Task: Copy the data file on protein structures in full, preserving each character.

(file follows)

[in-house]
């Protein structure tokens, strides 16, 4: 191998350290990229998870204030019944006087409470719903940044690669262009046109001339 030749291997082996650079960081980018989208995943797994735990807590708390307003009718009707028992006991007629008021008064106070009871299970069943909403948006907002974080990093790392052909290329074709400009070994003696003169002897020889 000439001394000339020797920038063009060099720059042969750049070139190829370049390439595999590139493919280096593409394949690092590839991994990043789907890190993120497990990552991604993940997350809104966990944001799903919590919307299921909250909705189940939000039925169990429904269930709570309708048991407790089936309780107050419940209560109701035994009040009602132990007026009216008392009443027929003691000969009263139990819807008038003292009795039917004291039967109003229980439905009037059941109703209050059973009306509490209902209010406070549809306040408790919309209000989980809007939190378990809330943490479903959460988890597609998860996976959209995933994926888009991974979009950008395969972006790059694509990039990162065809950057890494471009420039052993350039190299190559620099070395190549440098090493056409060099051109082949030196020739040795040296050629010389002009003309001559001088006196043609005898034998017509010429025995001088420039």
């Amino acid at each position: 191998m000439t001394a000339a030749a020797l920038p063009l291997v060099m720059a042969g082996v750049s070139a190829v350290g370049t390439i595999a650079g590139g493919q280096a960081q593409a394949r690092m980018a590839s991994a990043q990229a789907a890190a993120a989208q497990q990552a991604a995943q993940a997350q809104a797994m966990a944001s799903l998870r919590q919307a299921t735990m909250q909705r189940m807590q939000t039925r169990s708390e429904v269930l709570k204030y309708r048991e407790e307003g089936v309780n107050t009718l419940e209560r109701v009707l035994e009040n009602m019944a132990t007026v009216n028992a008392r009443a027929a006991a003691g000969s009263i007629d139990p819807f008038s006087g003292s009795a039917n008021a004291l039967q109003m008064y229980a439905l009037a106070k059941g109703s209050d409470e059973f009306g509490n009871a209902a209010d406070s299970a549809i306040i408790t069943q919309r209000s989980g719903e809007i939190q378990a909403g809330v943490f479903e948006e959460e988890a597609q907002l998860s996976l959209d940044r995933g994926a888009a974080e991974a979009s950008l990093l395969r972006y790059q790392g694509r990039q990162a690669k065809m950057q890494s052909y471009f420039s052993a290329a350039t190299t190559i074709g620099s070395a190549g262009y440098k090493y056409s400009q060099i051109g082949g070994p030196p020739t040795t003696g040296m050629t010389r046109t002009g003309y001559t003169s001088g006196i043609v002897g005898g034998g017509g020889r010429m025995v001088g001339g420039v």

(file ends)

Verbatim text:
[in-house]
């Protein structure tokens, strides 16, 4: 191998350290990229998870204030019944006087409470719903940044690669262009046109001339 030749291997082996650079960081980018989208995943797994735990807590708390307003009718009707028992006991007629008021008064106070009871299970069943909403948006907002974080990093790392052909290329074709400009070994003696003169002897020889 000439001394000339020797920038063009060099720059042969750049070139190829370049390439595999590139493919280096593409394949690092590839991994990043789907890190993120497990990552991604993940997350809104966990944001799903919590919307299921909250909705189940939000039925169990429904269930709570309708048991407790089936309780107050419940209560109701035994009040009602132990007026009216008392009443027929003691000969009263139990819807008038003292009795039917004291039967109003229980439905009037059941109703209050059973009306509490209902209010406070549809306040408790919309209000989980809007939190378990809330943490479903959460988890597609998860996976959209995933994926888009991974979009950008395969972006790059694509990039990162065809950057890494471009420039052993350039190299190559620099070395190549440098090493056409060099051109082949030196020739040795040296050629010389002009003309001559001088006196043609005898034998017509010429025995001088420039």
């Amino acid at each position: 191998m000439t001394a000339a030749a020797l920038p063009l291997v060099m720059a042969g082996v750049s070139a190829v350290g370049t390439i595999a650079g590139g493919q280096a960081q593409a394949r690092m980018a590839s991994a990043q990229a789907a890190a993120a989208q497990q990552a991604a995943q993940a997350q809104a797994m966990a944001s799903l998870r919590q919307a299921t735990m909250q909705r189940m807590q939000t039925r169990s708390e429904v269930l709570k204030y309708r048991e407790e307003g089936v309780n107050t009718l419940e209560r109701v009707l035994e009040n009602m019944a132990t007026v009216n028992a008392r009443a027929a006991a003691g000969s009263i007629d139990p819807f008038s006087g003292s009795a039917n008021a004291l039967q109003m008064y229980a439905l009037a106070k059941g109703s209050d409470e059973f009306g509490n009871a209902a209010d406070s299970a549809i306040i408790t069943q919309r209000s989980g719903e809007i939190q378990a909403g809330v943490f479903e948006e959460e988890a597609q907002l998860s996976l959209d940044r995933g994926a888009a974080e991974a979009s950008l990093l395969r972006y790059q790392g694509r990039q990162a690669k065809m950057q890494s052909y471009f420039s052993a290329a350039t190299t190559i074709g620099s070395a190549g262009y440098k090493y056409s400009q060099i051109g082949g070994p030196p020739t040795t003696g040296m050629t010389r046109t002009g003309y001559t003169s001088g006196i043609v002897g005898g034998g017509g020889r010429m025995v001088g001339g420039v």